Visiting A Country Creek For A Spring Reality Check

This Just In. . .

April 21, 1997|By DAN RODRICKS

I VISITED the old creek again - the one we call George - to see how it's doing, to see how the winter might have changed it, to see which of its seasonal visitors might have returned. I slipped out to northern Baltimore County for a couple of hours the other day and felt very fortunate to be there - bright sun on the fresh undergrowth of wild lilies and ferns, mild breezes and not another human being within earshot or eyesight.

It's still possible to get that, and just 40 minutes from Baltimore.

(Pardon, friends, this break from the usual urban-suburban offerings you find here. As we all race toward tomorrow and the next day and the next, I find it useful to compare my measure of things - my sense of place, time, progress - with what's showing on the earth's natural gauges. If you spend too much time indoors, connected to the cyber world but detached from the natural one, you can loose your feel for life and your sense of balance.)

So I went out to check my favorite organic barometer, the creek called George.

It looked pretty good, though not perfect and far from pristine. (It never looks perfect, and it hasn't been pristine since the natives, perhaps the Susquehannocks, harvested brook trout here.) There are no waterfalls, no whitewater plunges. George is not a dramatic creek, by those measures. George is slower, wider and muddier than the Big Gunpowder Falls, its cousin a few miles away. And fisher-slobs come through now and then and leave their trash behind. (One of them even left an old kitchen chair behind.) That's always depressing. I don't know how anyone who visits George regularly could leave their beer cans and fast-food cups. But it happens. In fact, it happens so much I'm tempted to suggest that we just build a big fence around the place and make it off limits.

Of course, I never get very far with that thinking because I enjoy my visits to George too much. And now my son believes he's discovered a cave in the woods through which the creek cuts; I wouldn't want to deprive him of return trips to his "secret hideaway."

But as I was saying, before human depravity slammed into our [See Rodricks, 2b] reality check in the country, I had George all to myself for a couple of hours the other day.

And yet I wasn't alone.

Canada geese were patrolling the perimeters of their nesting sites, though not quite in the numbers I saw in the same place last year. Kingfishers darted from the branches of fallen oaks. Woodpeckers hammered away at the high masts of dead or dying trees. Turkey vultures circled overhead, casting shadows on the water as they passed in front of the sun.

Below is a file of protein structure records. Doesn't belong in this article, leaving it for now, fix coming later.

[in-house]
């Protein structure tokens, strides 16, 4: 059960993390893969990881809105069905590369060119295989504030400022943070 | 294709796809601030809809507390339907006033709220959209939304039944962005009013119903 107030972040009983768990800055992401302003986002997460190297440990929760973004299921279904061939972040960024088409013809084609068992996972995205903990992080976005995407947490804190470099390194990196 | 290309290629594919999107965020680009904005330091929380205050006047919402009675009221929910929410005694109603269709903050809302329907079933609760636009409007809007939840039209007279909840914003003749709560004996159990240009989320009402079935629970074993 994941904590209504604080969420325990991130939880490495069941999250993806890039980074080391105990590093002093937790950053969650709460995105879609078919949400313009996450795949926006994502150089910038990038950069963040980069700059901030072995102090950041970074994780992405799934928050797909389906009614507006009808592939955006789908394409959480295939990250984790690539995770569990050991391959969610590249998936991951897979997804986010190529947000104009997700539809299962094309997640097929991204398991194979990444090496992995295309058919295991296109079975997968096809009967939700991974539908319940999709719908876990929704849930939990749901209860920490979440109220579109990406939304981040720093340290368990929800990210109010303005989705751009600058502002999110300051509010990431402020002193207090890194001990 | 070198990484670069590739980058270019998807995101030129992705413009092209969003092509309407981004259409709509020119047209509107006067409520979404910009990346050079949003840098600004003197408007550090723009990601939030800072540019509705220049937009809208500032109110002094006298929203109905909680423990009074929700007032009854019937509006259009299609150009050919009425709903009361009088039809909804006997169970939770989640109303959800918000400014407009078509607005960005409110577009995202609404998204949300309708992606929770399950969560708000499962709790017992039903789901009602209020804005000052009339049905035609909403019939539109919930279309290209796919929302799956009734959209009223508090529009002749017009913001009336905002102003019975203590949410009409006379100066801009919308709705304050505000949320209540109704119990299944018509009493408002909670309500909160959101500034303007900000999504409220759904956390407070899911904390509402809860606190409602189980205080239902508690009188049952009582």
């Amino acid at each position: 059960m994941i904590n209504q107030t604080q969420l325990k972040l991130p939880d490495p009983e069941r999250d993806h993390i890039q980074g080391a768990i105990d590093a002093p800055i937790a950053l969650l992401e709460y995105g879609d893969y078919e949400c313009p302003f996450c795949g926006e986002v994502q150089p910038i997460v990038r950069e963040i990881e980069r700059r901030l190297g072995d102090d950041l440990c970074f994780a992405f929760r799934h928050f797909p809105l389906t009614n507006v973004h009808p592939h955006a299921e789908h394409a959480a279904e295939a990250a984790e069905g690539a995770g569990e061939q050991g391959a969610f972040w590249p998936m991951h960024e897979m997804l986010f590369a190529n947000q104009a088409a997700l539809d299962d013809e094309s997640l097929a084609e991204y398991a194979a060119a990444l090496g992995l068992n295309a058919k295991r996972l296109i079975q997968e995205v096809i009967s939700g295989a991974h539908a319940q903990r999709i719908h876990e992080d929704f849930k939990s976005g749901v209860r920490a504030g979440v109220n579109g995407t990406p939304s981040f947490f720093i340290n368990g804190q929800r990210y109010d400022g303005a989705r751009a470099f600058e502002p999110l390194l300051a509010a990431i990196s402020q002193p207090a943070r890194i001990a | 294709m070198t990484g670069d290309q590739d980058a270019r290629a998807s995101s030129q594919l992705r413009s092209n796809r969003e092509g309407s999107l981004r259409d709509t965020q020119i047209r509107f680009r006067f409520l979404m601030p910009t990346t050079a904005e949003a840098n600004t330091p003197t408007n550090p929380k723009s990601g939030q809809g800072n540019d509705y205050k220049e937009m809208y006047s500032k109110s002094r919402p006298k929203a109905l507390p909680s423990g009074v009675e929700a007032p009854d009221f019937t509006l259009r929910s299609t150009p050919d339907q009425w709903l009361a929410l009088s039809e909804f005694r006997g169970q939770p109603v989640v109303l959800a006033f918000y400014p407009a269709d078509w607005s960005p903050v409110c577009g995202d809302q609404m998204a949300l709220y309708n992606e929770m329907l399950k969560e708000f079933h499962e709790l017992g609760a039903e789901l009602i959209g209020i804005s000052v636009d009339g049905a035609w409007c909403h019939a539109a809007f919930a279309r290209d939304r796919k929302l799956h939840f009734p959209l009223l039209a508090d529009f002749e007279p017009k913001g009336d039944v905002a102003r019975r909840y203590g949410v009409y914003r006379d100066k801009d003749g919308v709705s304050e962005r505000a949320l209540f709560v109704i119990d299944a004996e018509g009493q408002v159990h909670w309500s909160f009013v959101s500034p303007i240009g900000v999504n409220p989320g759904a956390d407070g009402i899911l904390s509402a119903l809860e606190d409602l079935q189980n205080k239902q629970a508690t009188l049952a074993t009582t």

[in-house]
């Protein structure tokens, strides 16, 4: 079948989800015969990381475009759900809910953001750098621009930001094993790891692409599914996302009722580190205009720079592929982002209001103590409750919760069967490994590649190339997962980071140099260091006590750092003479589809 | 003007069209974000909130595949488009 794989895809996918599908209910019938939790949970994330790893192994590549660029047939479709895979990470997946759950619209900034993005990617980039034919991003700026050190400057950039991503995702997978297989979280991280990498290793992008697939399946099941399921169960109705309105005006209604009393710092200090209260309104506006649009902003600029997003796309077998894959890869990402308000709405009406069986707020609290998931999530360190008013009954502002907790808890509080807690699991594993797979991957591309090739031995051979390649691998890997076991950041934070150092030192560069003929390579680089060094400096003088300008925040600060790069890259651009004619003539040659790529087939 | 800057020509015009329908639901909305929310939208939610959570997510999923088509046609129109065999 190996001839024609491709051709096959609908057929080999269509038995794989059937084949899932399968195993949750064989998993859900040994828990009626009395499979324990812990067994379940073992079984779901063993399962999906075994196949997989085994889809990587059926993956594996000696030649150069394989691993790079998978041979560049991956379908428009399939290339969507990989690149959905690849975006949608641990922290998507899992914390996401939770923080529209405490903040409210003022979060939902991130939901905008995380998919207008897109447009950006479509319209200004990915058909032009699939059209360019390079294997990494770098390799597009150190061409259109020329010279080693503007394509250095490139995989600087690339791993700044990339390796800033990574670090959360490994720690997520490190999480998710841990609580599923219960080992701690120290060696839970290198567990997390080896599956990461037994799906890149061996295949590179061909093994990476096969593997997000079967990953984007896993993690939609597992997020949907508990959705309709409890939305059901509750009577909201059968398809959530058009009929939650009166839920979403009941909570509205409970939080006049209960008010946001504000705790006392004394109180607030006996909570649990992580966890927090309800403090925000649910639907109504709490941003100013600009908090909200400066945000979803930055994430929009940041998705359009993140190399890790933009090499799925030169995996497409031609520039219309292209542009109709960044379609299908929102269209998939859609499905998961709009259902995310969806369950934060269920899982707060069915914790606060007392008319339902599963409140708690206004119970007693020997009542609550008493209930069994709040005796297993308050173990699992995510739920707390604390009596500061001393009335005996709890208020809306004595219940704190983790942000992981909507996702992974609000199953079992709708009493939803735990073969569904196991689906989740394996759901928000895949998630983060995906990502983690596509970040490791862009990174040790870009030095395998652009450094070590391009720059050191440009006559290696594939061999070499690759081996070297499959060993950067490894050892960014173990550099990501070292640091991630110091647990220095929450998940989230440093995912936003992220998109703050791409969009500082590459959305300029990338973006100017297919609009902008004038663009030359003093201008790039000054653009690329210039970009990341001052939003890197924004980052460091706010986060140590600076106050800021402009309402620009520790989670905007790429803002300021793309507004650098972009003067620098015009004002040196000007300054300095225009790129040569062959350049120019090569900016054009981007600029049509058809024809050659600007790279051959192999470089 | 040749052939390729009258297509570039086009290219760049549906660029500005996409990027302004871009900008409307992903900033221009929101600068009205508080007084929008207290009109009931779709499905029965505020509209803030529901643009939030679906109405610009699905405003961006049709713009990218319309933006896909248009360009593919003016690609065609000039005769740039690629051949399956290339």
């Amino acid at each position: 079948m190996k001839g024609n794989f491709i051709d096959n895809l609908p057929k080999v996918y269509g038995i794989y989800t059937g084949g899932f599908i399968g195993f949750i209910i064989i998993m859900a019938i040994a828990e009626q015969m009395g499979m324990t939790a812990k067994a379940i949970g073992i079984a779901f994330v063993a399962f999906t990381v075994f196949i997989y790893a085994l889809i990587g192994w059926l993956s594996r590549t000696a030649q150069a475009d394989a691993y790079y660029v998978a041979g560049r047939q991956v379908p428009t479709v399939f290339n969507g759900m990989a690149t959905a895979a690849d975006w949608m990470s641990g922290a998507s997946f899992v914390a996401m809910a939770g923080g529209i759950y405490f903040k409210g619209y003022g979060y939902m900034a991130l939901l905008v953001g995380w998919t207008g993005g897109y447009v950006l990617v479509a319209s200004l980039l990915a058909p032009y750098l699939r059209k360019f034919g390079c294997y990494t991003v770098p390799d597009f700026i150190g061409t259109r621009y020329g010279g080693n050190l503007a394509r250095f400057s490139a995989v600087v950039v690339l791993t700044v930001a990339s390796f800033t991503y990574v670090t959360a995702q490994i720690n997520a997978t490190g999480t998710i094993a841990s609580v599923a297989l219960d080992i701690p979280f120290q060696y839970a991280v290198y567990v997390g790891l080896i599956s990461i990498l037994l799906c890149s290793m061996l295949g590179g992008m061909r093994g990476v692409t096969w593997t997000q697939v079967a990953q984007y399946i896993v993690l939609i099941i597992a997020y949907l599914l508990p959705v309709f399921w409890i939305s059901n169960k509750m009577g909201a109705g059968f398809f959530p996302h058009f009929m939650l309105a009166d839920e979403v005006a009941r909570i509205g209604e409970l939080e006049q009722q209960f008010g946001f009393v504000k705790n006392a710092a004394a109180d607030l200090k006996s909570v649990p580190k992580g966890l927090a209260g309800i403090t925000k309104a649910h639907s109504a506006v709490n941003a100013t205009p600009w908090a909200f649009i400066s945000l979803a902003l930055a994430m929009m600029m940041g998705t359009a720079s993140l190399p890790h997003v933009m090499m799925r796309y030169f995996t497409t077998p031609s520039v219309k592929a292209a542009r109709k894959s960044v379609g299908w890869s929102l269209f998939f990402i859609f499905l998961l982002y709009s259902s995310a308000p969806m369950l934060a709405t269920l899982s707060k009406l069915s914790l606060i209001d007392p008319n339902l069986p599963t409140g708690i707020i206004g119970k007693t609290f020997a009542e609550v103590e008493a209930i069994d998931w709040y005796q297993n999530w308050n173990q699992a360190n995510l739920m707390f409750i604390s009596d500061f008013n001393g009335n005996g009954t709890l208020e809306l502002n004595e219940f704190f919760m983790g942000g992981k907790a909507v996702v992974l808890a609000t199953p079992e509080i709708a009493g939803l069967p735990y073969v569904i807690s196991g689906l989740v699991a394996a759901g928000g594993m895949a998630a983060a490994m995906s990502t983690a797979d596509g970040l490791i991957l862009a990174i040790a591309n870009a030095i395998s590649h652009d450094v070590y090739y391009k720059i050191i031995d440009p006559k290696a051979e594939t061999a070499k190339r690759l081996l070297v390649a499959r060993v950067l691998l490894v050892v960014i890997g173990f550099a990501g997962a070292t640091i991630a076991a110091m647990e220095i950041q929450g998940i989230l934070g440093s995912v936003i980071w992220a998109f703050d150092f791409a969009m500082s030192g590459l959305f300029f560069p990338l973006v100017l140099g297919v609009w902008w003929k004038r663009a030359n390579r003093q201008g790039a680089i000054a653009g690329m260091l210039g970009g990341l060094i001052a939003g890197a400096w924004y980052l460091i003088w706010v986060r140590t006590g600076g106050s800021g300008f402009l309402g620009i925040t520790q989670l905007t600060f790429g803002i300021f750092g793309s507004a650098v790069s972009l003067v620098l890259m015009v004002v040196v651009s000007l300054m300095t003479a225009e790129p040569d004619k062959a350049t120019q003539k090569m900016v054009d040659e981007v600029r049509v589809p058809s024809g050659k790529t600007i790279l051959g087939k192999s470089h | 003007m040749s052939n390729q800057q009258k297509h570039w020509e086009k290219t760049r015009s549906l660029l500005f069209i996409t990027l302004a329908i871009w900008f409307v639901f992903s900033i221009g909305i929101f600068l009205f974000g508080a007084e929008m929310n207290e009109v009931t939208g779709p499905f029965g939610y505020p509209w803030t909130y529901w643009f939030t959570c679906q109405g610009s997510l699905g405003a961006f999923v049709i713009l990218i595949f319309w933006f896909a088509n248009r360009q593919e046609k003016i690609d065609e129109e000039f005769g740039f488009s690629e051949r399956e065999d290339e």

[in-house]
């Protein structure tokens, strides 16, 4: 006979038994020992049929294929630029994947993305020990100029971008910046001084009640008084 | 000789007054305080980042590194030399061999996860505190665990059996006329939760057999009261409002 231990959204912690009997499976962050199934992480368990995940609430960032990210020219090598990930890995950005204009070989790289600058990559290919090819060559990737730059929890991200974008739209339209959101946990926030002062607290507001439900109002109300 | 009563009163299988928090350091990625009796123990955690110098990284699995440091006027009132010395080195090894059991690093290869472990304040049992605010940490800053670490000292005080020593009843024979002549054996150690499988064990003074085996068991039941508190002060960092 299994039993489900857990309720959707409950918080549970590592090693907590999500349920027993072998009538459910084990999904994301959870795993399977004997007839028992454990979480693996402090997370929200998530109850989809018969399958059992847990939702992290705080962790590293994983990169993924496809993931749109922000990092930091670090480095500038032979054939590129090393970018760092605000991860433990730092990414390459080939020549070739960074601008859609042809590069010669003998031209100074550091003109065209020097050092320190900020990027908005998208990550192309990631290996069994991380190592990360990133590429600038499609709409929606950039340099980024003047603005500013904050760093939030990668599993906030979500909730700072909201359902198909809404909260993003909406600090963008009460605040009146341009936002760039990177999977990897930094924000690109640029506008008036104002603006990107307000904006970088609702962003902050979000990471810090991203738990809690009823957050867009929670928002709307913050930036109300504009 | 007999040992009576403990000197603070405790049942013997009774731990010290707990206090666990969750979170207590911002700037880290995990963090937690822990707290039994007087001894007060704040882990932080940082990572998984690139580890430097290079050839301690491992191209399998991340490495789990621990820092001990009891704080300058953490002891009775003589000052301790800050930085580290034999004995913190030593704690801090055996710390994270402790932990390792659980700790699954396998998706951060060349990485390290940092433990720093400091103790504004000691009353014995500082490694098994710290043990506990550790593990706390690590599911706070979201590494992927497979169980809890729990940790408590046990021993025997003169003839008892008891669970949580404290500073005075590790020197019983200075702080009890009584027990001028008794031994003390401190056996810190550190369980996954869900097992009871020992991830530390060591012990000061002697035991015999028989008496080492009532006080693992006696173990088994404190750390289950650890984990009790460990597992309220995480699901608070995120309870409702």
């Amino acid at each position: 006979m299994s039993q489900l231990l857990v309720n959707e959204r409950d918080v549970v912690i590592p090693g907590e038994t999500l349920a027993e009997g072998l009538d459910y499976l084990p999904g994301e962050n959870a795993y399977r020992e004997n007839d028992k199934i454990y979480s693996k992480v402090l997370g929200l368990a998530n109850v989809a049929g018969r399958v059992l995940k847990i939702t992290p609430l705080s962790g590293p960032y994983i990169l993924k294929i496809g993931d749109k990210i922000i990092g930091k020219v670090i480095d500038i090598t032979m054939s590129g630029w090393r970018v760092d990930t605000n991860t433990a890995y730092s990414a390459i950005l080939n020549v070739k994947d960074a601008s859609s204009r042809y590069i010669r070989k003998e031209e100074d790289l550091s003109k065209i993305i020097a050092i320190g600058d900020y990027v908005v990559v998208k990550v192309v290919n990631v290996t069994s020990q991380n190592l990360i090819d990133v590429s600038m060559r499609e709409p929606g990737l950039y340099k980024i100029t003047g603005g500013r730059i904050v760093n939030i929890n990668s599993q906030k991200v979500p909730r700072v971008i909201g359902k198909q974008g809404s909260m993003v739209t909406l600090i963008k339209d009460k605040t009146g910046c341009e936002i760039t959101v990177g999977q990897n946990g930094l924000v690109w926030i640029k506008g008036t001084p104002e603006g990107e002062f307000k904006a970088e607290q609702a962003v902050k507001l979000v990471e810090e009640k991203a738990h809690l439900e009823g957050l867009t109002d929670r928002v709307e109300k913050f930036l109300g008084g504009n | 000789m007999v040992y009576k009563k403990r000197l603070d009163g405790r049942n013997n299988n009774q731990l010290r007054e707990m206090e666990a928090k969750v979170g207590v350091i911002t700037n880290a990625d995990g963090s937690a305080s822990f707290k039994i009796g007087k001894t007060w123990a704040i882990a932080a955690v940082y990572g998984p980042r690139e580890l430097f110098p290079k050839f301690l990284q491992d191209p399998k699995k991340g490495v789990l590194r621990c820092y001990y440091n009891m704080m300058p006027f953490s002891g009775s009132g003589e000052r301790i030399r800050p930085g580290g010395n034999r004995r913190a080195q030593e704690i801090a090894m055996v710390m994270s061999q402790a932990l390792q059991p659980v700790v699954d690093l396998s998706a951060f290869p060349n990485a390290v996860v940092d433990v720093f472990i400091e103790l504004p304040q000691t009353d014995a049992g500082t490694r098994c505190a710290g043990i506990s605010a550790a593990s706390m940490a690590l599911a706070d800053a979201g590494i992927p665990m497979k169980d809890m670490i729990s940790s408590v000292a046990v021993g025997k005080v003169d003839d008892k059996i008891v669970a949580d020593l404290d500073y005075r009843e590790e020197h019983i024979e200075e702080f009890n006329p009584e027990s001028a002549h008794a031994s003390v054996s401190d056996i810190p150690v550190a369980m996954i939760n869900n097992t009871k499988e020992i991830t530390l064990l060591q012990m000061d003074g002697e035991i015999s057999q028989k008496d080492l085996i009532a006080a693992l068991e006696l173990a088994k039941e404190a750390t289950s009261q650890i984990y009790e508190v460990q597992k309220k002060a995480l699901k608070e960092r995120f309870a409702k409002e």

There was plenty of evidence of recent beaver activity - narrow paths through the greening understory along the banks of the creek, fresh shavings from the trunk of a tree. I heard squirrels racing about, cracking twigs and rustling dead leaves.

Along the banks, toads sang their spring love songs and left long strands of eggs.

Out in the creek, in narrow stretches where the water flow is concentrated enough to flush mud and keep the rocky bottom clear, I spotted some bass and suckers, some minnows, even a rainbow trout that had been stocked a while back by the state. Last year, after our big winter of 1995-1996, George's water level was much higher and, by May, you could actually see throngs of frantic fish in some of the pools - largemouth bass, smallmouth bass, bluegill, trout and big carp - that had come in from the reservoir George feeds.

Not so this year, at least so far.

There just isn't the volume of water coming out of the little brooks and springs that supply George. In fact, one of them looked stone-dry.

That explains why the creek looks today pretty much as it looked late last fall. There are no striking changes in its course, no new stacks of tree limbs that might have washed downstream. George hasn't had any major erosion episodes, from what I can see; the stream bank looks strong and thick with vegetation. George isn't quite as muddy as other years.

The winter, being so mild around these parts, didn't mess with George.

The winter didn't mess with any of us, really.

We had it easy, and the drift to spring has been cool and slow. I guess I knew all that, sensed all that. I just wanted to check with George to make sure I had it right.

Pub Date: 4/21/97

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